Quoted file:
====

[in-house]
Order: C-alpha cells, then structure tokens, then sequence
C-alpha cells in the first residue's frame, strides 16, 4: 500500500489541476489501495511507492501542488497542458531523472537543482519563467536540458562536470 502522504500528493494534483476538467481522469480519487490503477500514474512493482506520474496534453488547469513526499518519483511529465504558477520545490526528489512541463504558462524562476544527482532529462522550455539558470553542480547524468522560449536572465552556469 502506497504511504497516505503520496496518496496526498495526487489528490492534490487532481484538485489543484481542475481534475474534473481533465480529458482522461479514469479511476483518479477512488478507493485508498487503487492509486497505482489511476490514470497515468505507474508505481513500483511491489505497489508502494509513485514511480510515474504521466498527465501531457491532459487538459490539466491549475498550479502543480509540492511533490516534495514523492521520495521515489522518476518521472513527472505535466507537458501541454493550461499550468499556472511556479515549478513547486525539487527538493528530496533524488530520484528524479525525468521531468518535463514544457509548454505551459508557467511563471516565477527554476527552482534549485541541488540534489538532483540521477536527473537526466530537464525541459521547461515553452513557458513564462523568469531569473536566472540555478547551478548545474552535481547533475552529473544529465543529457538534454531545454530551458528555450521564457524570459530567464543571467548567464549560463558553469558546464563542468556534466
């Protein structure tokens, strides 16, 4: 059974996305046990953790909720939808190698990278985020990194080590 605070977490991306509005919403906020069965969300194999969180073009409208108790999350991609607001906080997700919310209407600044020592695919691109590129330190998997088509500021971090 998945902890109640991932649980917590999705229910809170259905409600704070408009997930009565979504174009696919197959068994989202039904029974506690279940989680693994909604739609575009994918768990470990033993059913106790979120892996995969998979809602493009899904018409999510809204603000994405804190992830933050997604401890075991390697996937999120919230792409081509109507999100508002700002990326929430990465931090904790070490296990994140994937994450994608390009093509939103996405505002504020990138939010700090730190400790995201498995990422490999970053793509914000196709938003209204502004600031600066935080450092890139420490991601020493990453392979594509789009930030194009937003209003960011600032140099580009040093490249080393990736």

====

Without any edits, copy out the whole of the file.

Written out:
[in-house]
Order: C-alpha cells, then structure tokens, then sequence
C-alpha cells in the first residue's frame, strides 16, 4: 500500500489541476489501495511507492501542488497542458531523472537543482519563467536540458562536470 502522504500528493494534483476538467481522469480519487490503477500514474512493482506520474496534453488547469513526499518519483511529465504558477520545490526528489512541463504558462524562476544527482532529462522550455539558470553542480547524468522560449536572465552556469 502506497504511504497516505503520496496518496496526498495526487489528490492534490487532481484538485489543484481542475481534475474534473481533465480529458482522461479514469479511476483518479477512488478507493485508498487503487492509486497505482489511476490514470497515468505507474508505481513500483511491489505497489508502494509513485514511480510515474504521466498527465501531457491532459487538459490539466491549475498550479502543480509540492511533490516534495514523492521520495521515489522518476518521472513527472505535466507537458501541454493550461499550468499556472511556479515549478513547486525539487527538493528530496533524488530520484528524479525525468521531468518535463514544457509548454505551459508557467511563471516565477527554476527552482534549485541541488540534489538532483540521477536527473537526466530537464525541459521547461515553452513557458513564462523568469531569473536566472540555478547551478548545474552535481547533475552529473544529465543529457538534454531545454530551458528555450521564457524570459530567464543571467548567464549560463558553469558546464563542468556534466
């Protein structure tokens, strides 16, 4: 059974996305046990953790909720939808190698990278985020990194080590 605070977490991306509005919403906020069965969300194999969180073009409208108790999350991609607001906080997700919310209407600044020592695919691109590129330190998997088509500021971090 998945902890109640991932649980917590999705229910809170259905409600704070408009997930009565979504174009696919197959068994989202039904029974506690279940989680693994909604739609575009994918768990470990033993059913106790979120892996995969998979809602493009899904018409999510809204603000994405804190992830933050997604401890075991390697996937999120919230792409081509109507999100508002700002990326929430990465931090904790070490296990994140994937994450994608390009093509939103996405505002504020990138939010700090730190400790995201498995990422490999970053793509914000196709938003209204502004600031600066935080450092890139420490991601020493990453392979594509789009930030194009937003209003960011600032140099580009040093490249080393990736």